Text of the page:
Since German Shepherds are larger dogs, they can hold onto heat better. It is not uncommon to find these dogs growing to 26 inches (66.04cm) and weighing 90 pounds (41kg). Some dogs of this breed can grow bigger, which helps them to better handle cold temperatures.

Muscle Mass

Under the thick coat, German Shepherds also have some thick muscles to help them move around and be a good working breed. These thick muscles help the dog stay warm by increasing their metabolic rate. Through the metabolism, the German Shepherd can release more heat to keep the body warm. The muscles are also in charge of coordinating shivering, which raises the body temperature as well.

Behavioral Adaptation

Since the German Shepherd breed lived in cold regions for many years, they are better adapted to these kinds of conditions. Owners should note the bushy tail that is used to cover the face during sleep. This is an effective way for the German Shepherd to keep their nose and eyes warm at night. This dog also curls up while sleeping, keeping their body nice and close and retaining heat.

What May Reduce Their Cold Tolerance?

Now that we know more about what makes the cold tolerance higher in a German Shepherd, we need to also focus on some of the factors that may reduce this cold tolerance. Some factors include:

Age

German Shepherd puppies have a thin fur coat that makes winter very hard on them. Their muscles are also underdeveloped, making it hard to regulate body heat well. Feeding your puppy a highly nutritious diet and giving them a warm coat can help them stay warm during winter.

Older dogs may have trouble regulating their body heat as well. Over time, older dogs lose their hair and muscles, and their immune systems may get weaker. It is usually best to not take a senior German Shepherd into the severe cold too often.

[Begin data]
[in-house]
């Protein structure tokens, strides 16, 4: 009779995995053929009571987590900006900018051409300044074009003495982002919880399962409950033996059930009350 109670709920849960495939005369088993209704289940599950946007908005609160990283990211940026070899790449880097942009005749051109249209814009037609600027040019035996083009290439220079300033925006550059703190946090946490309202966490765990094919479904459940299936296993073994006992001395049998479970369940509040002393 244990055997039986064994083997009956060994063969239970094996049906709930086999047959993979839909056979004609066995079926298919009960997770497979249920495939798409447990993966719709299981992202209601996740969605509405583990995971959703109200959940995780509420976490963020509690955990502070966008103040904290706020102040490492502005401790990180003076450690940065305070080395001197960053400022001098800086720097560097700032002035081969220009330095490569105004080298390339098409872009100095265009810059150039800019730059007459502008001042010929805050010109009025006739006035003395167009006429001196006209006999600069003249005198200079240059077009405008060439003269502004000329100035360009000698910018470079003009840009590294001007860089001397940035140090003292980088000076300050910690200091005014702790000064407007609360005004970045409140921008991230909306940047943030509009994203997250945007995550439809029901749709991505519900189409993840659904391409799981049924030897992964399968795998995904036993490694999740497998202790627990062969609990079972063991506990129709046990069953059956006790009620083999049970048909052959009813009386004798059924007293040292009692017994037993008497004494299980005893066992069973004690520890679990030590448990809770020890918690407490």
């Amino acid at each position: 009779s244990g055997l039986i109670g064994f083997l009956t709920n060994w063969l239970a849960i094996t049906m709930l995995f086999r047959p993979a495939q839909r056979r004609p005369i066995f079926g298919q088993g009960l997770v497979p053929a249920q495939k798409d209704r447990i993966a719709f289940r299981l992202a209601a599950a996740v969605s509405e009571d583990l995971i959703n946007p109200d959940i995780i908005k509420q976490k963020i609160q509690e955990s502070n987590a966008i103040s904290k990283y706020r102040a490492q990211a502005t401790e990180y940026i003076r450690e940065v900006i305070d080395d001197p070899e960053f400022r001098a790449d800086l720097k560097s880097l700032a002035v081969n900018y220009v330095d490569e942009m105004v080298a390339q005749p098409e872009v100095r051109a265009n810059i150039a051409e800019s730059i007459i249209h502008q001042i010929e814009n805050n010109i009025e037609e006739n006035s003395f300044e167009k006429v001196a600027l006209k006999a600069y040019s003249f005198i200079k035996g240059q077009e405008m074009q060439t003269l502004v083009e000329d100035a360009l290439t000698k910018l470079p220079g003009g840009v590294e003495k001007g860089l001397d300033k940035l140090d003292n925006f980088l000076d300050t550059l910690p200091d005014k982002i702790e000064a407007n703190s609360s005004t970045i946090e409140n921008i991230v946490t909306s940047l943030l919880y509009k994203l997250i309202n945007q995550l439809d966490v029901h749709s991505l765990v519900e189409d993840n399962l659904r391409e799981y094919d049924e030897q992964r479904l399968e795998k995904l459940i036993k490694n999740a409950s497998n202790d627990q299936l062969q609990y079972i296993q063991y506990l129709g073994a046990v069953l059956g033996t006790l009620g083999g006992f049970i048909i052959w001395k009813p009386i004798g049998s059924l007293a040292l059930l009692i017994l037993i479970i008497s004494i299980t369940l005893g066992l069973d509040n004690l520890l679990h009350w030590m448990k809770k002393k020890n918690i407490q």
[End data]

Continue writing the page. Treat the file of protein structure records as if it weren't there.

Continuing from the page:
Disease

When your dog is sick, their bodies automatically take extra energy and direct it towards healing. This leaves very little energy left to help the dog stay warm. This is why it is best to keep any sick German Shepherds inside where it is nice and warm.

Weight Loss

If your German Shepherd loses weight, this means they have lost muscle and body fat. Both of these are important to maintaining heat. We have discussed why muscle is so important, but in really cold weather conditions, the body fat can be converted to extra energy to keep warm. If your dog doesn’t have a very big fat reserve, they will struggle more with staying warm.

Ways to Keep Your Dog Warm in Winter

Whether your German Shepherd has a low cold tolerance, is young, old, sick, or underweight, it is important to keep them warm. A few things you can do to help with this include:

  • Provide them a warm place to sleep. A comfy bed, like this Furhaven Pet Dog Bed, and some blankets will work nicely.
  • Provide water. Hydration is important. Pet supplements with electrolytes may help improve muscle function when it gets cold. This DoggieWater vitamin and supplement is a perfect choice.
  • Provide a healthy diet.
  • Groom your dog often. Try to avoid the temptation to trim the hair when it is cold.
  • Provide a dog Coat. An option like this SCPET Fog Winter Coat can add an extra layer of protection when your dog needs to be in the cold. 

Conclusion

German Shepherds do much better in cold temperatures than other dogs thanks to their size and two layers of fur to keep them warm. There are still limits to consider though.

You need to consider the age of your dog, how well they tolerate the cold, and even their health conditions. Always err on the side of caution and bring your dog in if you worry about the cold.